Myst closed her eyes against a memory - the one he'd struggled to see - that she could never erase, never alleviate. She remembered and she vowed again that she would be worthy.
She was in the middle of her first field of battle, there as a chooser of the slain. She'd been sent young, barely fifteen, because she'd been born of a brave Pict who'd plunged a dagger into her own heart. Myst was supposed to be like that.
But she wasn't. Not yet. She was sick with terror.
One hundred thousand men, cut to pieces, blood like a river up to her ankles. "They were all brave," she said, peering around her, dizzily turning in circles as electricity rolled from her in waves. Sounding lost, she whispered, "How am I to choose? A beggar handing out coins..." She began trembling uncontrollably with fear.
He wanted to be there to protect her, comfort her.
Another memory. New to him. Could he withstand another?
Myst ran to him when he returned to Blachmount from some errand, and as he'd squeezed her up into his arms and kissed her, she'd thought, "I just ran to get in his arms. I just...Whoa. Whoa. Uhn-uh."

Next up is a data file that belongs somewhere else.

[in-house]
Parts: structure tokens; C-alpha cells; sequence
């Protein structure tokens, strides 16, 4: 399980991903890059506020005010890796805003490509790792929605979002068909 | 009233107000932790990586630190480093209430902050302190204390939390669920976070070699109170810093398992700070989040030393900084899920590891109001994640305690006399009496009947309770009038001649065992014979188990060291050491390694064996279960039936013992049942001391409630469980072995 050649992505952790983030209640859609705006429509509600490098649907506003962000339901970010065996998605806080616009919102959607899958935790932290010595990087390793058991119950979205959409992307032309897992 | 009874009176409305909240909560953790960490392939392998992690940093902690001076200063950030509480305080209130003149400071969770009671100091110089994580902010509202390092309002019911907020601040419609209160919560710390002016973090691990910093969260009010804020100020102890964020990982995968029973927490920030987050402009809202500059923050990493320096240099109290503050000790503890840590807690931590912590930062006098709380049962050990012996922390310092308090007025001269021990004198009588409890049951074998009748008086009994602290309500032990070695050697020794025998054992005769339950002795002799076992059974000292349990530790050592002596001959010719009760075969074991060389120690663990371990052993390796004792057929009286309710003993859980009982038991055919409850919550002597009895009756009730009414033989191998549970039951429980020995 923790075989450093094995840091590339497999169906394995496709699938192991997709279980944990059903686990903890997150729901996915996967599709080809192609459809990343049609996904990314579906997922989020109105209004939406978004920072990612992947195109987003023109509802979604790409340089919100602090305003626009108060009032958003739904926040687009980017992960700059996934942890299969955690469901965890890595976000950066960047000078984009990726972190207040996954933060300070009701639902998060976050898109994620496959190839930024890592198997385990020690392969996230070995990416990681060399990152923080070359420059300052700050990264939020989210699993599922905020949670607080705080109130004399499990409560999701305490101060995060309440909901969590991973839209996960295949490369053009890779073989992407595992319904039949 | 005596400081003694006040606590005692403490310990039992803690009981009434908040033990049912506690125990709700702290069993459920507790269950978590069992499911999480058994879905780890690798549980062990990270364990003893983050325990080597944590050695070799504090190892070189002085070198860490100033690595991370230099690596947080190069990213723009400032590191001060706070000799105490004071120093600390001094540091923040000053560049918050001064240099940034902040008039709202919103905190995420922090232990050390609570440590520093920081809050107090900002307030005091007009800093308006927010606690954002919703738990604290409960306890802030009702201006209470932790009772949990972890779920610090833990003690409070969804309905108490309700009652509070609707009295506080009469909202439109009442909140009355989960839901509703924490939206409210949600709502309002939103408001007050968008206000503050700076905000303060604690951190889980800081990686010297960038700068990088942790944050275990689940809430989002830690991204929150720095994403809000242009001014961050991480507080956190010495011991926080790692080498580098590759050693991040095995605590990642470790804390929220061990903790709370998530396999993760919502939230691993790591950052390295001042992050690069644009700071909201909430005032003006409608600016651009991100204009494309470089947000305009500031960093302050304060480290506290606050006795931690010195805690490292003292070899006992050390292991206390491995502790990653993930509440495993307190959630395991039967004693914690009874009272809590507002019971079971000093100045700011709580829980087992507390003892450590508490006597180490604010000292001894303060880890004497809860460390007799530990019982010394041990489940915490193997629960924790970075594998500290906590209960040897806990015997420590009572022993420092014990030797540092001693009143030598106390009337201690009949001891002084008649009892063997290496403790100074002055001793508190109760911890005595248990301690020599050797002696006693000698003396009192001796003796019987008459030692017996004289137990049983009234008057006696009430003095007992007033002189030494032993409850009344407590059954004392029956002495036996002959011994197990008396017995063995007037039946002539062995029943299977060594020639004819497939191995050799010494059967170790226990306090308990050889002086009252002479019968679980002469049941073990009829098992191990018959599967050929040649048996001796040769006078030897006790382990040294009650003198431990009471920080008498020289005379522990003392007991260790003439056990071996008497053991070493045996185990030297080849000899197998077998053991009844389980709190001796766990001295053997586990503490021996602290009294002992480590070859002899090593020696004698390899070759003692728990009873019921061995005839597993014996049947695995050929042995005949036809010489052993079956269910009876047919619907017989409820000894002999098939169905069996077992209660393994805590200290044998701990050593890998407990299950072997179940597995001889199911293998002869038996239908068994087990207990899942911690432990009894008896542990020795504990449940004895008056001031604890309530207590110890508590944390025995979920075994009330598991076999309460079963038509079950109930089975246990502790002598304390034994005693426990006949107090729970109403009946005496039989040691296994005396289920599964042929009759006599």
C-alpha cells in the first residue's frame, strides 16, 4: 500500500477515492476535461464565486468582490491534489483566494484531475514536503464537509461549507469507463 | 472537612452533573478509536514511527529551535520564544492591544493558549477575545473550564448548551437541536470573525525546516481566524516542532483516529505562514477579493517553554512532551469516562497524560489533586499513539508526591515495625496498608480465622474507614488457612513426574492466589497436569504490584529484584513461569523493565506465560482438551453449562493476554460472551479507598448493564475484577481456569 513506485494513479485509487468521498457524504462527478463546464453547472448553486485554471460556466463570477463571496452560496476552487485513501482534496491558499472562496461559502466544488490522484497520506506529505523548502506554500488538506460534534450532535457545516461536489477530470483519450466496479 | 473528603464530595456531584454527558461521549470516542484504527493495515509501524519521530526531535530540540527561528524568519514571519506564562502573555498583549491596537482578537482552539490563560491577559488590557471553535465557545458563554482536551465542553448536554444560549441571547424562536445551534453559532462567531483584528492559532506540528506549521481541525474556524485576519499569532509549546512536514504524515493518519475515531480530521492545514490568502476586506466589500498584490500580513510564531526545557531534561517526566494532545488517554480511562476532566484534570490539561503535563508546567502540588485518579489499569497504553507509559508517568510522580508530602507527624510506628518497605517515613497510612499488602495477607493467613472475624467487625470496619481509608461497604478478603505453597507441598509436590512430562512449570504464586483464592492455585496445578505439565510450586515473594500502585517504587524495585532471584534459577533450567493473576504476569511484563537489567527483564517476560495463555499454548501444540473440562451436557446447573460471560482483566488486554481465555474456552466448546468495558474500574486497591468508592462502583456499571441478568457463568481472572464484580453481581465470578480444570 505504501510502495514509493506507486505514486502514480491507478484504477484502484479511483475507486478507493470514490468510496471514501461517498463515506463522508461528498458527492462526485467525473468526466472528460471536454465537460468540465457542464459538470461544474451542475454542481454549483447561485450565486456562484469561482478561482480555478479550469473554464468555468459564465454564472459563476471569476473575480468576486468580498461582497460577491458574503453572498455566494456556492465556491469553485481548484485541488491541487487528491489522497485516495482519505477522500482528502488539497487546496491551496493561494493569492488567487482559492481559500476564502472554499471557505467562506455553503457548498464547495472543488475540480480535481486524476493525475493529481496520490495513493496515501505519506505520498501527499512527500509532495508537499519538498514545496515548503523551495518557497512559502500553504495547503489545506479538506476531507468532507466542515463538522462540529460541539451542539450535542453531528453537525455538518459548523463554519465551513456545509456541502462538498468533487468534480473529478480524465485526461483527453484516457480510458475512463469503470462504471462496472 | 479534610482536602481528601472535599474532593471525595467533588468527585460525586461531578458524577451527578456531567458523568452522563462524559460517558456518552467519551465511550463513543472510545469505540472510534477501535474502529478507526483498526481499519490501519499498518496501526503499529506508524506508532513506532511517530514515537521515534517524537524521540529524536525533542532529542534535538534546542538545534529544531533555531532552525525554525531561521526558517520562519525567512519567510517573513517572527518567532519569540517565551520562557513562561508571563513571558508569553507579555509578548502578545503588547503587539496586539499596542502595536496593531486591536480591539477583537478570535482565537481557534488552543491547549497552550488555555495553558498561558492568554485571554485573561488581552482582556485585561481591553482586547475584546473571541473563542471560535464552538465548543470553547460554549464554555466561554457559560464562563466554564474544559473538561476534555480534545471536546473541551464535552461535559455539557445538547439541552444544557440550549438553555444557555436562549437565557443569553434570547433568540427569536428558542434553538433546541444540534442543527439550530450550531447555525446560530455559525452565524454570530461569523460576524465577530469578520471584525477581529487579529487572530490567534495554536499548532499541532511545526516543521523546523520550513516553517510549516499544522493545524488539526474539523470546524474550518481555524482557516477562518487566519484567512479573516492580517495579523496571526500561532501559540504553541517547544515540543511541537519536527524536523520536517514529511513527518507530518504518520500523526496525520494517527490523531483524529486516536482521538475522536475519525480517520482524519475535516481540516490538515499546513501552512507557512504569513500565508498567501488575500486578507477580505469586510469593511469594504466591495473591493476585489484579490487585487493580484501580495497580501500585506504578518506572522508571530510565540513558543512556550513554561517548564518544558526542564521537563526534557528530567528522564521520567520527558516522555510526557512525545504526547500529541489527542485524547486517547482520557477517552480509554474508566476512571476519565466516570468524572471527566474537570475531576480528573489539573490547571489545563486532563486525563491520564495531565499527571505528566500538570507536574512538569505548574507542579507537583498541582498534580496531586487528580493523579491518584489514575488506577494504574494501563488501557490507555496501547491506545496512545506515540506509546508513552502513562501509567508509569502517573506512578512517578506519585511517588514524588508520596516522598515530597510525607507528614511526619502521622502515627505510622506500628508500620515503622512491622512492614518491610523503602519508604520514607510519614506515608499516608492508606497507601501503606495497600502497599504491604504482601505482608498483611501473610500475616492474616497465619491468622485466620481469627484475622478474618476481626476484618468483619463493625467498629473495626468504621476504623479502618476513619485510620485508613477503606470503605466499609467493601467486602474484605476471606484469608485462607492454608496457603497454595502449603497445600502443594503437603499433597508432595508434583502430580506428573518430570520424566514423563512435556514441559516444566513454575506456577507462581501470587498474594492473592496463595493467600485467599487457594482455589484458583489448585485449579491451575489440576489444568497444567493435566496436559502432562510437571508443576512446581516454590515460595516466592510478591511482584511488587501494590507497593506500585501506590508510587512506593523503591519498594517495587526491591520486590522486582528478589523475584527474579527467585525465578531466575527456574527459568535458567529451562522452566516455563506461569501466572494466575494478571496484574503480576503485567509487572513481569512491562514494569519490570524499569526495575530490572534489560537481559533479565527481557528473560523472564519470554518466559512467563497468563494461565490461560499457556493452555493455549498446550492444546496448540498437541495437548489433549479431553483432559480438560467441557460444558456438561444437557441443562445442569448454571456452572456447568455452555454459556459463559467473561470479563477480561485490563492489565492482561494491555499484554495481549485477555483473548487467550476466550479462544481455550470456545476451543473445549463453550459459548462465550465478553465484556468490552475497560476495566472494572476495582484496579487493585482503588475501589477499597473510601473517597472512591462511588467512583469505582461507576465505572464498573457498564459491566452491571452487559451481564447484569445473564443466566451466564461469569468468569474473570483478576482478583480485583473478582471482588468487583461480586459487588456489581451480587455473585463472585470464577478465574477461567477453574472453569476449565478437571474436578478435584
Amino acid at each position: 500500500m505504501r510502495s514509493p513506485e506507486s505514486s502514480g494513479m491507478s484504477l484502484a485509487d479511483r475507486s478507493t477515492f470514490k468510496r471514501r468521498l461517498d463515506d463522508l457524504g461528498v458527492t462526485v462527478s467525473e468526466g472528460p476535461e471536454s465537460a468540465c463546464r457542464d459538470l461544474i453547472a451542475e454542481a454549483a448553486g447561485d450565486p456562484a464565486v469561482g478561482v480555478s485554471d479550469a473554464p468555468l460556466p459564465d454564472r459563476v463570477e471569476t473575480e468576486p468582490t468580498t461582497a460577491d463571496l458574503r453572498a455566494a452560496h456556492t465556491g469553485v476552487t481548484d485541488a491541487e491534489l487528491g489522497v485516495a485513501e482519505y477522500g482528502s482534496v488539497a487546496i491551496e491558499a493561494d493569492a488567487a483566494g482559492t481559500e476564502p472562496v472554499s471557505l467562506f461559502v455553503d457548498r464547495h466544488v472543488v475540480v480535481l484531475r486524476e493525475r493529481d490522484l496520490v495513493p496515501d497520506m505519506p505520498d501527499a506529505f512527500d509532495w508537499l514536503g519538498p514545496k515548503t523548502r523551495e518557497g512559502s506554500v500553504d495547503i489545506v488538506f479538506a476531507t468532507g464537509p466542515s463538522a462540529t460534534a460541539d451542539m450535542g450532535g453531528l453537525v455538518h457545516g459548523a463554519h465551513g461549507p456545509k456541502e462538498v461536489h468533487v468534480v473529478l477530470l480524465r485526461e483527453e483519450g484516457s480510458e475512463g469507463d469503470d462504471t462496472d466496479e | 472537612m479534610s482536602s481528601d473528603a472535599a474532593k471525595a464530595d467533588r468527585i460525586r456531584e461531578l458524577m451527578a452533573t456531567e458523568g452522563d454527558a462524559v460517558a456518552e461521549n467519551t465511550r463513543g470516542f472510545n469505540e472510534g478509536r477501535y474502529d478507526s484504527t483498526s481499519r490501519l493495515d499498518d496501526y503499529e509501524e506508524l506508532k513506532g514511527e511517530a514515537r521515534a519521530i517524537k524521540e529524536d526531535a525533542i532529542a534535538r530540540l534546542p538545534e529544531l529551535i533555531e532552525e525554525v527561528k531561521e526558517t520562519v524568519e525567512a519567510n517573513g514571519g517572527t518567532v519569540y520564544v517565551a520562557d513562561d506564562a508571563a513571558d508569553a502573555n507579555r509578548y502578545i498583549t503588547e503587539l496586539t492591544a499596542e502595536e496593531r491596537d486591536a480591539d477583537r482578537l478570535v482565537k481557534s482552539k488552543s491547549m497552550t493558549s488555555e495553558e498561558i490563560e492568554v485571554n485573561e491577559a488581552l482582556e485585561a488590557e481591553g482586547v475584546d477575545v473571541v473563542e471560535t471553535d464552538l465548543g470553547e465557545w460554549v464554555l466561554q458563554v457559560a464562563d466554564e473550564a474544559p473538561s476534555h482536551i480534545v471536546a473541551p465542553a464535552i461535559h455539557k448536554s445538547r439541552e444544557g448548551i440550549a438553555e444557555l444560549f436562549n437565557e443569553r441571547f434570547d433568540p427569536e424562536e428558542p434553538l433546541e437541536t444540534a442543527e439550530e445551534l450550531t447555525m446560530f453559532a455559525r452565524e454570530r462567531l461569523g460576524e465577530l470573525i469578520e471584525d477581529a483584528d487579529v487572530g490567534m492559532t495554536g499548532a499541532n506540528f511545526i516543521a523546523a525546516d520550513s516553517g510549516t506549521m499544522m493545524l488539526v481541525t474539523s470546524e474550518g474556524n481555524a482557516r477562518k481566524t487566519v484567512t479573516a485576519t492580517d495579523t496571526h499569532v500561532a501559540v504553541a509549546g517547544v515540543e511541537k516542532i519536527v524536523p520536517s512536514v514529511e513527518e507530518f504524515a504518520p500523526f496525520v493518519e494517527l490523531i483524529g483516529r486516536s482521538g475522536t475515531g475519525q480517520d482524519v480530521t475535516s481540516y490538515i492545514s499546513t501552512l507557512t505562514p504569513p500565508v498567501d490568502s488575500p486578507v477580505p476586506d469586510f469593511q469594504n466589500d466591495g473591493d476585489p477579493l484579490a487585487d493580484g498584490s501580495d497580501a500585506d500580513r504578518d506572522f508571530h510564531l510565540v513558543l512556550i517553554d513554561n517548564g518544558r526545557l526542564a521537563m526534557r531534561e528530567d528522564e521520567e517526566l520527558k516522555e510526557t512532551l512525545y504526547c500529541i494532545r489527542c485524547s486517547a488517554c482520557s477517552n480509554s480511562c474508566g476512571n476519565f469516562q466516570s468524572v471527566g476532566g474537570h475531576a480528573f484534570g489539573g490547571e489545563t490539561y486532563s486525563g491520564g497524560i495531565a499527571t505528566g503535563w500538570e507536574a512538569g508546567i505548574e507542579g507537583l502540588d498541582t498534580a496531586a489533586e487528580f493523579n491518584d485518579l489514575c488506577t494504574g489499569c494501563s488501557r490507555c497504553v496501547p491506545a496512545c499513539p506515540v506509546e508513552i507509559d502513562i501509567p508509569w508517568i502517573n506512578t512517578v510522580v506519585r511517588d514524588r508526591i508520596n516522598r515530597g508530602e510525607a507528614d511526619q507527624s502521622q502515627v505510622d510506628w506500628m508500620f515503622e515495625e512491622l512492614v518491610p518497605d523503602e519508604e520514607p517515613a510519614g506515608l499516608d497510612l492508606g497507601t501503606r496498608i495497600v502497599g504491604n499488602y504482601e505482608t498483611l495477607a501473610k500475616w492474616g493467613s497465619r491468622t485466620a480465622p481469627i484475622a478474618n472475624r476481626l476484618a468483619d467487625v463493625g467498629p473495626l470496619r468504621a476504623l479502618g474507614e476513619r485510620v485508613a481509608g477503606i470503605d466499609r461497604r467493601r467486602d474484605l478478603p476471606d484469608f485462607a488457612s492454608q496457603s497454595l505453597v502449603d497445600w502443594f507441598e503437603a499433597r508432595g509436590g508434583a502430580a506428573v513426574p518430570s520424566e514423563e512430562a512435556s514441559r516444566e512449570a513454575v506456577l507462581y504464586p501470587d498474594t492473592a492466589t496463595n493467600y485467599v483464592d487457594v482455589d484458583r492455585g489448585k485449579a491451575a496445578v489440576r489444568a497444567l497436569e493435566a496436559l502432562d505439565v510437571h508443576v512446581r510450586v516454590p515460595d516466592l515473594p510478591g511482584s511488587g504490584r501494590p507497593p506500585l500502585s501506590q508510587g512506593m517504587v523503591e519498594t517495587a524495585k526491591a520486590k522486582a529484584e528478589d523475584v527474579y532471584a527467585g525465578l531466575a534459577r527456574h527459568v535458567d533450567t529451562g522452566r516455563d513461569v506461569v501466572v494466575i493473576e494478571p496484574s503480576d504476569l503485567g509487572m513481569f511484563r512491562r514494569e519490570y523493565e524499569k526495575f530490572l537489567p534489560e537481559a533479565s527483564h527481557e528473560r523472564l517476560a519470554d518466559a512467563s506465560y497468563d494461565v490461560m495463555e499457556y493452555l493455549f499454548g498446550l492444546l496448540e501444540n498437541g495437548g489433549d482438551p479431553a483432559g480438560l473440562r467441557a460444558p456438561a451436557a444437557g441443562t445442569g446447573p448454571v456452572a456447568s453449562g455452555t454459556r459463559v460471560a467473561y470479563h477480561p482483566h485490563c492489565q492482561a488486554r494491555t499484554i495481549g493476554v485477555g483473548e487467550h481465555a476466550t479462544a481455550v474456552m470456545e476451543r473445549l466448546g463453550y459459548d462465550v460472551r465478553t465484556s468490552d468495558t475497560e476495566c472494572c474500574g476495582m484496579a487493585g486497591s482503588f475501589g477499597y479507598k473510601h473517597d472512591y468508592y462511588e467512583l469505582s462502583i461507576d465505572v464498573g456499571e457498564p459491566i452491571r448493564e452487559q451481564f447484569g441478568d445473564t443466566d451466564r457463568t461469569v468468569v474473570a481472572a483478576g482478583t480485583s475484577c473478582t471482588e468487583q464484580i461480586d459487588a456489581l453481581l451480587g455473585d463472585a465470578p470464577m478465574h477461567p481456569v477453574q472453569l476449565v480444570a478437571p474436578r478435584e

Wroth remembered she'd clambered down from him, looking flushed and panicky, joking about the Xbox, saying she felt "a little like Bobby Brown" for introducing him to the addictive game.
Now he knew why she'd panicked. Myst, along with all her sisters, had been taught that she would know her true partner when he opened his arms and she realized she'd forever run to get within them.
Wroth woke to his own yelling, thrashing over, clutching for her. Everything he'd thought about her was wrong. His chest hurt with the loss and anguish she'd experienced. "You're free. Myst..."
The bed was empty.
He shot to his feet, scanning the room, finding a bloody note on the table by the bed, under the cross. A heart for a heart...
Dread settled over him, numbing his mind, even as panic was sharp, stabbing at his body like a blade. He half-staggered, half-traced into the study, eyes falling on the safe wall. To his horror, he saw no safe, but as he neared, growing more sickened, he found blood on the stone that had housed it, clawed away in a frenzy. She'd dug through it to get to her chain, to her freedom.
Wroth fell to his knees, head bowed as a guttural sound of pain erupted from his chest. At the first opportunity, he'd offered her torture, only to follow it by stealing her freedom from her.
A heart for a heart. She'd made his beat. Had he broken hers?
He'd lost her. And he'd deserved to.